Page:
Lateral Load-Displacement Behavior of Pipelines in Unsaturated Sands

Conventional design guidelines for buried pipelines are based on the assumption that soil is either dry or fully saturated. In unsaturated soils, such an assumption may lead to underestimation of load from externally imposed ground movement. Such loads are generated because the water meniscus between soil particles creates an additional interparticle force due to suction, which in turn makes the soil stiffer and stronger. This paper presents a methodology for predicting lateral loads on pipelines in unsaturated sandy soils by investigating soil-pipe interaction with full-scale tests and characterizing unsaturated soil behavior with properties from triaxial tests. A constitutive model was developed, and finite-element (FE) simulations were performed and compared with the full-scale test results to validate the modeling process. Additional FE simulations were conducted to assess the maximum lateral load on pipelines buried in different Class II unsaturated sands. The full-scale tests and FE simulations show that increased strength and stiffness associated with soil suction increases lateral loads on pipelines and thus need to be considered when designing pipelines for externally imposed ground movement. The modeling procedures and results can be used to predict lateral loads on underground pipelines subjected to construction and earthquake-induced ground movements, landslides, and subsidence. Because most pipelines are buried in unsaturated soil, the results have widespread relevance in design and construction.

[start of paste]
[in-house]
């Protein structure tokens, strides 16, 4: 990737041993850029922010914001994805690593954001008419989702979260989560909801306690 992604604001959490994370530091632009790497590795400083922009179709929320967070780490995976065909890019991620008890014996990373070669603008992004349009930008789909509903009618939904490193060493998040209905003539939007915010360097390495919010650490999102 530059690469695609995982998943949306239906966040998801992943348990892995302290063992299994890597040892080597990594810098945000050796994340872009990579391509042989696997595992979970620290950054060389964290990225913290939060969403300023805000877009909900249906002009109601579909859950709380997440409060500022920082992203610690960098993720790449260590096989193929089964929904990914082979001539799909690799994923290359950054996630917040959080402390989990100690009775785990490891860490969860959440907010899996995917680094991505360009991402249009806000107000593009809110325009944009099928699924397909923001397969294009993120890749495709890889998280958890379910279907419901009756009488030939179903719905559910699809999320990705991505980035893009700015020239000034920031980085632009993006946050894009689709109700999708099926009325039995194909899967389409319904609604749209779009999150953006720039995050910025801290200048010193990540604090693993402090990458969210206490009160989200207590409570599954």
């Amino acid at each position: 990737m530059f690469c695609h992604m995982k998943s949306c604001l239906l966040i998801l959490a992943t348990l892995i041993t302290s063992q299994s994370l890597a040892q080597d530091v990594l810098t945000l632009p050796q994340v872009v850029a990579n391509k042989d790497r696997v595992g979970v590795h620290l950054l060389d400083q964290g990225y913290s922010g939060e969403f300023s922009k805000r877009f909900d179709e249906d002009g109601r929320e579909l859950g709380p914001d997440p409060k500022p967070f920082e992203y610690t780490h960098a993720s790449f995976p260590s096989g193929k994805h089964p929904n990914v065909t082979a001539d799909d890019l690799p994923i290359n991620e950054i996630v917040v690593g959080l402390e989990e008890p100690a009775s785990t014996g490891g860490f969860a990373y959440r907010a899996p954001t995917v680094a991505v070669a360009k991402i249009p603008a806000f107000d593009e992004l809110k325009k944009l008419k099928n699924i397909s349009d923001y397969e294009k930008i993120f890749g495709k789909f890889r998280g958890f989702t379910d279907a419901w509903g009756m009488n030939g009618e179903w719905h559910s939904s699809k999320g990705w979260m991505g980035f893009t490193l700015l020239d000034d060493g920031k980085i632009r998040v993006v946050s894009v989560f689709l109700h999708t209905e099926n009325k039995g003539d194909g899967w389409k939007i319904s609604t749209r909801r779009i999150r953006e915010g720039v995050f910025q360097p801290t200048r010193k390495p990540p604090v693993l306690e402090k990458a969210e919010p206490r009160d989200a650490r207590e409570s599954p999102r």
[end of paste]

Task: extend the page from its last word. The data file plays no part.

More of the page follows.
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  • English

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  • Accession Number: 01603299
  • Record Type: Publication
  • Files: TRIS, ASCE
  • Created Date: Jun 17 2016 3:03PM